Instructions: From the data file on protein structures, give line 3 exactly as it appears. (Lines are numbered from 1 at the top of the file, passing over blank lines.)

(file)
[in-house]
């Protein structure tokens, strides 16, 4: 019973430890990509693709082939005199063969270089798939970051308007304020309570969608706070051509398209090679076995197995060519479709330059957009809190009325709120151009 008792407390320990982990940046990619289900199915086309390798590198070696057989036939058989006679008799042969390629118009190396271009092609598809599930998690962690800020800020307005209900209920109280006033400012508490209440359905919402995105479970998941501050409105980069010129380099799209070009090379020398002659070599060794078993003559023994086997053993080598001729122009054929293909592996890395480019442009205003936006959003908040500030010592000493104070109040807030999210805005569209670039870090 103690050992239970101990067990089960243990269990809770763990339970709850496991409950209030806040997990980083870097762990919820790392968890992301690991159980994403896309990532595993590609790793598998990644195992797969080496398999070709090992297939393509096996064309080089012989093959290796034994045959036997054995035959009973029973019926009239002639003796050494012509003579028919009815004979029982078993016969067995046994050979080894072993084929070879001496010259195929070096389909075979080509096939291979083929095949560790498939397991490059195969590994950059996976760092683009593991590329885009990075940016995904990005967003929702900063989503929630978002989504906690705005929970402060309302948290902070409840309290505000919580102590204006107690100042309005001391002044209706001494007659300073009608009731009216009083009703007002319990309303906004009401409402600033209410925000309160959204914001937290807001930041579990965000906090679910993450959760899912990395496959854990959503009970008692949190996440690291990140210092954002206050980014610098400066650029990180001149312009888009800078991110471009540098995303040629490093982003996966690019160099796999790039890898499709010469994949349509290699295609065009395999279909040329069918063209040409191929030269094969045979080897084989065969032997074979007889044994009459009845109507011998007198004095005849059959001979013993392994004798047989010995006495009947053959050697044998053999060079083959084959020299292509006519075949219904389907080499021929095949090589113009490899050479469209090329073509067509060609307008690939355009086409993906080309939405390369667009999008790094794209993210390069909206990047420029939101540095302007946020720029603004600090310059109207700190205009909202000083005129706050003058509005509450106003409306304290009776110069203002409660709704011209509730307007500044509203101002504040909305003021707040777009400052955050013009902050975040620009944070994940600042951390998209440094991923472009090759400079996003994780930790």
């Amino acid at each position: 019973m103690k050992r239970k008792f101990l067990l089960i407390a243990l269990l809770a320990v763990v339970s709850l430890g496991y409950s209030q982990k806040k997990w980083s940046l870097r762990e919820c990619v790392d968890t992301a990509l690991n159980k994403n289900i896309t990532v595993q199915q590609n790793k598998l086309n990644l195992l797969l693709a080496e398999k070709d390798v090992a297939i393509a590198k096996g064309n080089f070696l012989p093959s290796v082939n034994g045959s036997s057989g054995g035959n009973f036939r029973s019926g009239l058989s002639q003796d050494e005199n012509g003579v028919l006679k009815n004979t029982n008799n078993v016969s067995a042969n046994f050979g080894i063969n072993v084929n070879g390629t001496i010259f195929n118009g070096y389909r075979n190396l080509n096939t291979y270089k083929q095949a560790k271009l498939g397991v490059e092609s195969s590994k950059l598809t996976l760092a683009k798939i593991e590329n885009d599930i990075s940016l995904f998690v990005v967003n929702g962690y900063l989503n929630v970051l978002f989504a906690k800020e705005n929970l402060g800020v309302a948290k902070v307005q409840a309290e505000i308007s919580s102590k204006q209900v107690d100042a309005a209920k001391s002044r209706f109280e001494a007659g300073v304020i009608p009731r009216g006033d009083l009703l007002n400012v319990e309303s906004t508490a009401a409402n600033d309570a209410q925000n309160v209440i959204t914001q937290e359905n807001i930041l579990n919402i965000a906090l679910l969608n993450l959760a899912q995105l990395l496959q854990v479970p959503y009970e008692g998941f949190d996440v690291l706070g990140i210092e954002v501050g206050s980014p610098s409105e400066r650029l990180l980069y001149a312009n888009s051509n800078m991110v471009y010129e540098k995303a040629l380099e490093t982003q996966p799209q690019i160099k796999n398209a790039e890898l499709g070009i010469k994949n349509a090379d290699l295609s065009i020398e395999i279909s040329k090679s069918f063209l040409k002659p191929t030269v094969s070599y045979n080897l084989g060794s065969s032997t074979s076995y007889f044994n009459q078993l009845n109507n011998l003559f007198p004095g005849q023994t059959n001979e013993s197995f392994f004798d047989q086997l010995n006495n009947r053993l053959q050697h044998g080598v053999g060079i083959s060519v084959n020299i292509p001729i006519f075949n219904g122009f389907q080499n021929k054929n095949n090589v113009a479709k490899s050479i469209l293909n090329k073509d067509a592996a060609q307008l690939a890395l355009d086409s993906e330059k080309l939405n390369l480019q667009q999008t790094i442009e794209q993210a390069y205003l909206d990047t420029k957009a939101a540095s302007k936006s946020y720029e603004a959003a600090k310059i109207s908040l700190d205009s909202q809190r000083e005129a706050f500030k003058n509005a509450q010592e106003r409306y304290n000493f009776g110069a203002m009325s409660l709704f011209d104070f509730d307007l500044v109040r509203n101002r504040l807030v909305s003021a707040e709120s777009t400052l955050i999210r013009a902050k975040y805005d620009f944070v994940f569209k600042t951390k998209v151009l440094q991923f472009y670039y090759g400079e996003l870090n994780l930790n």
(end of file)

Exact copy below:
């Amino acid at each position: 019973m103690k050992r239970k008792f101990l067990l089960i407390a243990l269990l809770a320990v763990v339970s709850l430890g496991y409950s209030q982990k806040k997990w980083s940046l870097r762990e919820c990619v790392d968890t992301a990509l690991n159980k994403n289900i896309t990532v595993q199915q590609n790793k598998l086309n990644l195992l797969l693709a080496e398999k070709d390798v090992a297939i393509a590198k096996g064309n080089f070696l012989p093959s290796v082939n034994g045959s036997s057989g054995g035959n009973f036939r029973s019926g009239l058989s002639q003796d050494e005199n012509g003579v028919l006679k009815n004979t029982n008799n078993v016969s067995a042969n046994f050979g080894i063969n072993v084929n070879g390629t001496i010259f195929n118009g070096y389909r075979n190396l080509n096939t291979y270089k083929q095949a560790k271009l498939g397991v490059e092609s195969s590994k950059l598809t996976l760092a683009k798939i593991e590329n885009d599930i990075s940016l995904f998690v990005v967003n929702g962690y900063l989503n929630v970051l978002f989504a906690k800020e705005n929970l402060g800020v309302a948290k902070v307005q409840a309290e505000i308007s919580s102590k204006q209900v107690d100042a309005a209920k001391s002044r209706f109280e001494a007659g300073v304020i009608p009731r009216g006033d009083l009703l007002n400012v319990e309303s906004t508490a009401a409402n600033d309570a209410q925000n309160v209440i959204t914001q937290e359905n807001i930041l579990n919402i965000a906090l679910l969608n993450l959760a899912q995105l990395l496959q854990v479970p959503y009970e008692g998941f949190d996440v690291l706070g990140i210092e954002v501050g206050s980014p610098s409105e400066r650029l990180l980069y001149a312009n888009s051509n800078m991110v471009y010129e540098k995303a040629l380099e490093t982003q996966p799209q690019i160099k796999n398209a790039e890898l499709g070009i010469k994949n349509a090379d290699l295609s065009i020398e395999i279909s040329k090679s069918f063209l040409k002659p191929t030269v094969s070599y045979n080897l084989g060794s065969s032997t074979s076995y007889f044994n009459q078993l009845n109507n011998l003559f007198p004095g005849q023994t059959n001979e013993s197995f392994f004798d047989q086997l010995n006495n009947r053993l053959q050697h044998g080598v053999g060079i083959s060519v084959n020299i292509p001729i006519f075949n219904g122009f389907q080499n021929k054929n095949n090589v113009a479709k490899s050479i469209l293909n090329k073509d067509a592996a060609q307008l690939a890395l355009d086409s993906e330059k080309l939405n390369l480019q667009q999008t790094i442009e794209q993210a390069y205003l909206d990047t420029k957009a939101a540095s302007k936006s946020y720029e603004a959003a600090k310059i109207s908040l700190d205009s909202q809190r000083e005129a706050f500030k003058n509005a509450q010592e106003r409306y304290n000493f009776g110069a203002m009325s409660l709704f011209d104070f509730d307007l500044v109040r509203n101002r504040l807030v909305s003021a707040e709120s777009t400052l955050i999210r013009a902050k975040y805005d620009f944070v994940f569209k600042t951390k998209v151009l440094q991923f472009y670039y090759g400079e996003l870090n994780l930790n």